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17 hours ago, The Folk Prophet said:

So I was just thinking earlier today about how it doesn't bother me a bit when they cast a black man as Javert  or Lea Salonga as Eponine or Fantine. I wouldn't mind at all if Hamilton was actually color blind.

This might be because the play is more about the musical and characterization than the characters themselves.  What I mean by this - Javert's characterization is that of a person who was born in jail (low class) and rose up, through his hardline principles, to become a chief inspector in the 19th century.  This characterization does not veer from historical moorings when played by a black person.  It would be more of a problem if Marius was played by a black person.  So, in my opinion, it is more important to get the singing voice down pat than getting the skin color accurate to Hugo's book and, for me,  Norm Lewis' voice sounds a whole lot more authoritative than Philip Quast's which makes him a better Javert.  Fantine and Eponine is the same - both being characterized as from the lower class.

Now, here's the interesting one - Jonathan Pryce playing the Engineer in Miss Saigon.  But, of course, he was made to look Vietnamese using make-up tricks because he's Vietnamese in the play and not a white dude.  So, I guess that's different.

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10 minutes ago, The Folk Prophet said:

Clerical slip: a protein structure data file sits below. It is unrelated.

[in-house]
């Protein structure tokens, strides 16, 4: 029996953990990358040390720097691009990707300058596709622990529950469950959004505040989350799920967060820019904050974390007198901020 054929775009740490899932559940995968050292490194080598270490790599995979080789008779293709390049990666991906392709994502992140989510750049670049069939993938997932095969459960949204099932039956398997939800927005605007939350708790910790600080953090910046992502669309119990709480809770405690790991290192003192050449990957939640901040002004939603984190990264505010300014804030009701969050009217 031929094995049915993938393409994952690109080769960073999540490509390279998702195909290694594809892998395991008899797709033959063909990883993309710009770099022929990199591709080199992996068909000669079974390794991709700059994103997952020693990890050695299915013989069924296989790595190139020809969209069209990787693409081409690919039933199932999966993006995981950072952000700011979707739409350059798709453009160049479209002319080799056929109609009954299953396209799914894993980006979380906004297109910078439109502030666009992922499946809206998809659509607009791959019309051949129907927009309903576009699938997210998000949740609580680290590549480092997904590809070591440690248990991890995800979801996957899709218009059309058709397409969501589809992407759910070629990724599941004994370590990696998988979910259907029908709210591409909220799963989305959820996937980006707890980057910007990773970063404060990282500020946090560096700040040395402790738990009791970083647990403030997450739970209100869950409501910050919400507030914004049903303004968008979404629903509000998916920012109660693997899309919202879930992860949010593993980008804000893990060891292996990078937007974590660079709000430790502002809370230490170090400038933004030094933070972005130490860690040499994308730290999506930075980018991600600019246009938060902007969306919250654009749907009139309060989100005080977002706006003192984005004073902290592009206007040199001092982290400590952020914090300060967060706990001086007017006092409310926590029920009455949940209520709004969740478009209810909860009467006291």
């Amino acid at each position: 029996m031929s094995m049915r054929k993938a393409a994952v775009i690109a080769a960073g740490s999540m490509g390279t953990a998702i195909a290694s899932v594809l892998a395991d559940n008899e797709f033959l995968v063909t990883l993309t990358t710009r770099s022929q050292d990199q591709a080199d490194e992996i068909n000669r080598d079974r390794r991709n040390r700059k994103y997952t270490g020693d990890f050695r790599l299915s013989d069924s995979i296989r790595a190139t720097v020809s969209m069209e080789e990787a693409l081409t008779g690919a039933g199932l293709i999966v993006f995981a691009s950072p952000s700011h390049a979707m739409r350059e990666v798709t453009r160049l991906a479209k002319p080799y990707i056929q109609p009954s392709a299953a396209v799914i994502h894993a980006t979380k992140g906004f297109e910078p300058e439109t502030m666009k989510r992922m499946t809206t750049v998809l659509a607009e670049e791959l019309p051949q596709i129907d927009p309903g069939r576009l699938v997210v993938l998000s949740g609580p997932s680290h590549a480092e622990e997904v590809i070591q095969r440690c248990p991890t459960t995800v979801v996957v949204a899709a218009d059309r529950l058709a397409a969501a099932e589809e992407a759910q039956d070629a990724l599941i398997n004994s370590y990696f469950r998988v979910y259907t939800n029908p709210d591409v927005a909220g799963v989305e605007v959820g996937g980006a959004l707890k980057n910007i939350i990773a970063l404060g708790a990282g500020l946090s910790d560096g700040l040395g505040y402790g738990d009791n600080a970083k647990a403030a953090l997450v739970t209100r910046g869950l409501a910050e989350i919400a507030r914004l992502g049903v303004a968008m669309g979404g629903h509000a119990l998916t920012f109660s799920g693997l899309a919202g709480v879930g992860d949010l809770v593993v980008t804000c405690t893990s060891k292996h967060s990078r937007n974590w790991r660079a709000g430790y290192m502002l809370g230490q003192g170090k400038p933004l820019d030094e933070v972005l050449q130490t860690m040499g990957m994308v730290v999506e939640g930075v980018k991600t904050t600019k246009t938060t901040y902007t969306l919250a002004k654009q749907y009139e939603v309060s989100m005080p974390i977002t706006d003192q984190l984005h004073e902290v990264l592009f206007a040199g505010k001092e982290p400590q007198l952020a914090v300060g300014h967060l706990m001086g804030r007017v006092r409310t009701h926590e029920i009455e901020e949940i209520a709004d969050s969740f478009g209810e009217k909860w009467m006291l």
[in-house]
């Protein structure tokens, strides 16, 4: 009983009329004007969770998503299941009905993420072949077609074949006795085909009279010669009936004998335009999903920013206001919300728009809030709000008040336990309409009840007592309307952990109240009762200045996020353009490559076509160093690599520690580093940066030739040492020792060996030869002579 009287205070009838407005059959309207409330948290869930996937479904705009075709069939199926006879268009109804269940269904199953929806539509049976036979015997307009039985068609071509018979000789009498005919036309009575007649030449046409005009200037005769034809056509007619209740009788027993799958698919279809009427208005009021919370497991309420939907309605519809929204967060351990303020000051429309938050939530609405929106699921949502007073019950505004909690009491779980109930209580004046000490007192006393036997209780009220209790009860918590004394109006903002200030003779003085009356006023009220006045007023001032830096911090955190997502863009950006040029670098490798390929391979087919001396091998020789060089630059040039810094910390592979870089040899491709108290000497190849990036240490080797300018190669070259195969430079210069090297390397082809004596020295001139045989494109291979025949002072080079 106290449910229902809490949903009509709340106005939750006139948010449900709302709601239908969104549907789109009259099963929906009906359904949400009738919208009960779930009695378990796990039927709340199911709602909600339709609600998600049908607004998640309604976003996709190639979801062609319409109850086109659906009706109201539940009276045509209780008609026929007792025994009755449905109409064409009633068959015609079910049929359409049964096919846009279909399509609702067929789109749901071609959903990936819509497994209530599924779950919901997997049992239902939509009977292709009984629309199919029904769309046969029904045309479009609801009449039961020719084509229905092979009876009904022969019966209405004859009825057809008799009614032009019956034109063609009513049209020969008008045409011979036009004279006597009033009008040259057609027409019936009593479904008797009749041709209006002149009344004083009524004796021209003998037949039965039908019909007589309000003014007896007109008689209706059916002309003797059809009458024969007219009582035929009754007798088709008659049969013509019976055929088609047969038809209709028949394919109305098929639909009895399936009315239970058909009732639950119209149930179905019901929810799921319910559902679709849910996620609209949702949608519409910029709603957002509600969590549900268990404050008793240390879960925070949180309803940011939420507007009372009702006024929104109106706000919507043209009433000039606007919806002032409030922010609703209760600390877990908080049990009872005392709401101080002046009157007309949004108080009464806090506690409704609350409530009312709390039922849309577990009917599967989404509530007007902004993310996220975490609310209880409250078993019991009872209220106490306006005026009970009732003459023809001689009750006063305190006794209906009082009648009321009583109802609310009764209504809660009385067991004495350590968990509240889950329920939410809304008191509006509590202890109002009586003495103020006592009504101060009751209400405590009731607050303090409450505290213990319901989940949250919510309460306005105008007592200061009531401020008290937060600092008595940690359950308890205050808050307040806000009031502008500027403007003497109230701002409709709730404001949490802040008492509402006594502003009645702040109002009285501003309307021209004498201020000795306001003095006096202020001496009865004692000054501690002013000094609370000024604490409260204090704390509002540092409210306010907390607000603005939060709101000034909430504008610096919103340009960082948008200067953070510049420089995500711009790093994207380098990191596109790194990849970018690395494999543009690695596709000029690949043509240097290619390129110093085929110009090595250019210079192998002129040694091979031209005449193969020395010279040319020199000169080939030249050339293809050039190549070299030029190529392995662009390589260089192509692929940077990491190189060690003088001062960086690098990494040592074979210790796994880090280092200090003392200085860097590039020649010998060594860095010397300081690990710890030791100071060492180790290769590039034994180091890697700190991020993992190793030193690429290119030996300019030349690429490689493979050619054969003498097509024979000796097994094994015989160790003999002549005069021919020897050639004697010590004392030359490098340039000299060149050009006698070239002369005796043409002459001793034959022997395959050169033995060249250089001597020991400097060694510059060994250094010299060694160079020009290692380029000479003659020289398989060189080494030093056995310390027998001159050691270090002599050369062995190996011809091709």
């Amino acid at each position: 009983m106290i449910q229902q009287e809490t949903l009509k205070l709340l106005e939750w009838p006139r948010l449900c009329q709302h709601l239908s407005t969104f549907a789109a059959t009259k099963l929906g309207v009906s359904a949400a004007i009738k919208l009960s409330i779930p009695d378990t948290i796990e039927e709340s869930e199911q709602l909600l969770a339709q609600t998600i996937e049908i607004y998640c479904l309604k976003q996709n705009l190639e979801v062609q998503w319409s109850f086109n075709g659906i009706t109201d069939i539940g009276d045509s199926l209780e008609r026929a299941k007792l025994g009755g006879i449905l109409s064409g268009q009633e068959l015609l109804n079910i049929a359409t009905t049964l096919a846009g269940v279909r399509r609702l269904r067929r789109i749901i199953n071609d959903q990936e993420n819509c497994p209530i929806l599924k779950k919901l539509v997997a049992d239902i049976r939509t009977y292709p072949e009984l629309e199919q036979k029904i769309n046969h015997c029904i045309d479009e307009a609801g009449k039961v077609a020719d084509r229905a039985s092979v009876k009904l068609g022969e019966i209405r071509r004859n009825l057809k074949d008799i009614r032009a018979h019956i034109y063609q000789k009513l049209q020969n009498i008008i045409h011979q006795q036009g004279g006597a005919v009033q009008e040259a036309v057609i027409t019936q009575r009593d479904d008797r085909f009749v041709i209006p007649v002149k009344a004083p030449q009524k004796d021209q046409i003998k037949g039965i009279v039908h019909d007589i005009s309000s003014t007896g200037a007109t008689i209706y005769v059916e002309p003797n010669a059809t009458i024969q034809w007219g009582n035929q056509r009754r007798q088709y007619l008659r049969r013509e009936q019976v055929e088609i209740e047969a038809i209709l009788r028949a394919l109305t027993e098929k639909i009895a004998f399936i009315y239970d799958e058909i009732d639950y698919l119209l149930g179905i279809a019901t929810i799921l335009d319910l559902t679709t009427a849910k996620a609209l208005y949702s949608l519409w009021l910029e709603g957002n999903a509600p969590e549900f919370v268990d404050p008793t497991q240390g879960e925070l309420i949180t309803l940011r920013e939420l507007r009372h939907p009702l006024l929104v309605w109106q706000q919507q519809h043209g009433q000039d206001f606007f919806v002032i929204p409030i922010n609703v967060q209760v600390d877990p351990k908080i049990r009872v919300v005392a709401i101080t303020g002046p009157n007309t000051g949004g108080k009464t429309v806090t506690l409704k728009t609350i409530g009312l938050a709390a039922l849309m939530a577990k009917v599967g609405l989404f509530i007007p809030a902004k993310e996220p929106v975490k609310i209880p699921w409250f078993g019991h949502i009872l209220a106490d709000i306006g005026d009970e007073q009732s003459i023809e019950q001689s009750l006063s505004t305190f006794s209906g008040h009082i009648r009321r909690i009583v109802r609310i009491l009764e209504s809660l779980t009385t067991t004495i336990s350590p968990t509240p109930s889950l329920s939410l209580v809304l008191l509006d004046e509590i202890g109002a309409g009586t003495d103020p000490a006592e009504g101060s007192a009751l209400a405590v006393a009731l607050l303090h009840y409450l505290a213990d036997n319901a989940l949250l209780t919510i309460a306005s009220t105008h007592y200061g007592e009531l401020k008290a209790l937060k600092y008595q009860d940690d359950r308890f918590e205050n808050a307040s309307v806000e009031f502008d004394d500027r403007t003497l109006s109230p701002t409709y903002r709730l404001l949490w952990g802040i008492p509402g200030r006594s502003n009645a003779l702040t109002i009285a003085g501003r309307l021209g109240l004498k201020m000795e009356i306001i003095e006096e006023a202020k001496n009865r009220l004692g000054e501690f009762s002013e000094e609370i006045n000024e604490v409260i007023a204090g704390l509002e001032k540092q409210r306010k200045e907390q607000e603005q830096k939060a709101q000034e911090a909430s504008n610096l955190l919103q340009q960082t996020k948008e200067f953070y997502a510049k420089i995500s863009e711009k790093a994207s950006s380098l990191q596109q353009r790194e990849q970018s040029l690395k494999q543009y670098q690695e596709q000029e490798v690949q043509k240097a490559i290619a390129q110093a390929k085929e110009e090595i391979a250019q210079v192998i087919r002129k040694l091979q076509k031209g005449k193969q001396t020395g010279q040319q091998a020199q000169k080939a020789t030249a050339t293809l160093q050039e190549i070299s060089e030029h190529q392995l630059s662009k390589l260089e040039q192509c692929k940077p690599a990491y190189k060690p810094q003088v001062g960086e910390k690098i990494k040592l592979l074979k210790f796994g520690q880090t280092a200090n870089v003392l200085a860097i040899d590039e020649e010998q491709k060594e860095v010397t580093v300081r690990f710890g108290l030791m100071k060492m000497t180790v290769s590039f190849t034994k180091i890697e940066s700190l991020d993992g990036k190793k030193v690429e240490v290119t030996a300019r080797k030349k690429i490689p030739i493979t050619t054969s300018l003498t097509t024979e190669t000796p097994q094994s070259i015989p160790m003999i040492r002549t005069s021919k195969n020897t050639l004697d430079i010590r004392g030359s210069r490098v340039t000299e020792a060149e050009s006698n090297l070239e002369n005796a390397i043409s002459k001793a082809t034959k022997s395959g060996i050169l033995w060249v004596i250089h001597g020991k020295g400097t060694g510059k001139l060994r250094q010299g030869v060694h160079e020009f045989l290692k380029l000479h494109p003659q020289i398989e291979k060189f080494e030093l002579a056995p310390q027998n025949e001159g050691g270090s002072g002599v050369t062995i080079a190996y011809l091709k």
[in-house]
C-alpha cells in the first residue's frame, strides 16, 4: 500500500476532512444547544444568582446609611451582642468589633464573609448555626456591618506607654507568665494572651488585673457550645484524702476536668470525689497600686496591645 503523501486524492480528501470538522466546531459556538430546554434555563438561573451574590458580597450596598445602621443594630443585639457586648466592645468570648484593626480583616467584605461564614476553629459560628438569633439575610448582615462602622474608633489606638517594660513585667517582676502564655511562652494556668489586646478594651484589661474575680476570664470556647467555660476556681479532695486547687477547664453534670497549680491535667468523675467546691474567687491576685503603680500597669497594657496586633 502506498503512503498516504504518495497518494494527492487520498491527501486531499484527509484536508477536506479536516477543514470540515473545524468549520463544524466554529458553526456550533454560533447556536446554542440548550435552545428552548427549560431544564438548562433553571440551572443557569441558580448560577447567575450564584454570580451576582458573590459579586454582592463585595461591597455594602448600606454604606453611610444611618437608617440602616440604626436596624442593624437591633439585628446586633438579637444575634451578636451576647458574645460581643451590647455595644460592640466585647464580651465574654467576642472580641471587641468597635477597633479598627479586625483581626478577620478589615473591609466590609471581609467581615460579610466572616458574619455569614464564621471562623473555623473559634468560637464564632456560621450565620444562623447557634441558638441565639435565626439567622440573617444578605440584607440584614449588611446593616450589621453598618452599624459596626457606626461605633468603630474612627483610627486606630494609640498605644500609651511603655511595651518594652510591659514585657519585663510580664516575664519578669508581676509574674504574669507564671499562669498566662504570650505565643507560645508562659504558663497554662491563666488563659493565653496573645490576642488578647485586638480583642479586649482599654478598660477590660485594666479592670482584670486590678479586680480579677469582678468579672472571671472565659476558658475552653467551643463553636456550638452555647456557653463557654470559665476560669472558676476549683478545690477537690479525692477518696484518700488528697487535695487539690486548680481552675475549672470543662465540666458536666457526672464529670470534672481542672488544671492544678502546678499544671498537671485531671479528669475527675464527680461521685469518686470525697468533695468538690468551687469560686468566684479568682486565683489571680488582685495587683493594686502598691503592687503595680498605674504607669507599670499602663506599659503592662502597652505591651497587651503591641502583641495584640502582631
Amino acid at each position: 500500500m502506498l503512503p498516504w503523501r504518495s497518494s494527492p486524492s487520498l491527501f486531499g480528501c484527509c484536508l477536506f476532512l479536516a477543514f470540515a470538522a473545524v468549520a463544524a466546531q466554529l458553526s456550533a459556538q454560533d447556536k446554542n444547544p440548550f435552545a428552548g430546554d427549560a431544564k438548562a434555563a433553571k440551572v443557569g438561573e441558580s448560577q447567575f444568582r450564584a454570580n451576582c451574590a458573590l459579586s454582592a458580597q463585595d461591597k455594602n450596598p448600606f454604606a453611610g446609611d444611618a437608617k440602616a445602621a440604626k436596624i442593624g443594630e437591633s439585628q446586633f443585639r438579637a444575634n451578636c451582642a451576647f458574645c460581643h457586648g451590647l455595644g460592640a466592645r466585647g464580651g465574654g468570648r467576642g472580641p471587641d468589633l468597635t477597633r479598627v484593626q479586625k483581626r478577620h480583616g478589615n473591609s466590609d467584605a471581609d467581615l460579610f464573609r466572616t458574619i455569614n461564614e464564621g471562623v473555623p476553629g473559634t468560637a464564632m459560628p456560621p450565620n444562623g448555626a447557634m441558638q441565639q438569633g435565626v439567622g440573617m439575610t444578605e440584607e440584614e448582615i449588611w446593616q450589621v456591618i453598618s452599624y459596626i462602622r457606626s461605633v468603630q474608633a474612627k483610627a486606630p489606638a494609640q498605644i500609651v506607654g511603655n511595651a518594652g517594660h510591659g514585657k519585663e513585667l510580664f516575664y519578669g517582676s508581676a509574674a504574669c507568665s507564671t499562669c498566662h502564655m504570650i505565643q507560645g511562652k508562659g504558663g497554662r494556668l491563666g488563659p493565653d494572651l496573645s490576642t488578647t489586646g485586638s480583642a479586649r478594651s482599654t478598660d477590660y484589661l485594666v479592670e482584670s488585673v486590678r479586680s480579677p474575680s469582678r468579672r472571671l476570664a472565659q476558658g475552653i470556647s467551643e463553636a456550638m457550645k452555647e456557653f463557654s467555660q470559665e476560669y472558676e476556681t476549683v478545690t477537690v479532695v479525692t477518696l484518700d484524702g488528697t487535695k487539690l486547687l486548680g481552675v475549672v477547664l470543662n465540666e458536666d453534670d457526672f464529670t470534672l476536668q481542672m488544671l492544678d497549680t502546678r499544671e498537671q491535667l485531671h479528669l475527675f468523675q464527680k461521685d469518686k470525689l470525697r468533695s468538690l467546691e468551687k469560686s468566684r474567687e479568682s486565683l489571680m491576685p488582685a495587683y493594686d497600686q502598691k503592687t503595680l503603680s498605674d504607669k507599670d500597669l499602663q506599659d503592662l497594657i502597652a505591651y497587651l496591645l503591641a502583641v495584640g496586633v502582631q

This still wouldn't bother me a bit. Not if it was truly color blind.

Historical settings can’t be “truly color blind” and still be historical.  Especially when you’re depicting a specific cultural reality as the story.

Edited by anatess2

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1 minute ago, anatess2 said:

Historical settings can’t be “truly color blind” and still be historical.  Especially when you’re depicting a specific cultural reality as the story.

Which is entirely irrelevant to whether it would bother me or not.

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On 7/5/2019 at 10:13 AM, dprh said:

I really like the play Wicked.  I couldn't stand the book though.  It was....gross.  

NPH has never tried to convince me of anything.  I feel left out. 😂

I read the book as well, and it was pretty awful. Really kind of amazing that they were able to make a hit Broadway show based on that depressing, dreary book.

Meanwhile, my wife adores Wicked, and my daughter has seen it on Broadway. I'm kind of lukewarm on it, but I do think a few songs are good: Defying Gravity, Popular, and For Good are standouts for me.

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On 6/30/2019 at 8:56 PM, Ironhold said:

According to the Wikipedia article, the play was first staged in 1993 and is allegedly an updated version of the 1890s "La Boheme", which was similarly about a group of ne'er-do-wells. 

Gee, that needed to happen about as much as there needs to be a modern polka remake of Freebird. 

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7 minutes ago, NightSG said:

Gee, that needed to happen about as much as there needs to be a modern polka remake of Freebird. 

Actually, I'm a big fan of Lawrence Welk reruns and I play them in the background all the time when I work.  I think one of their shows ("Salute to Lynyrd Skynyrd") featured Myron Floren on the accordion playing this.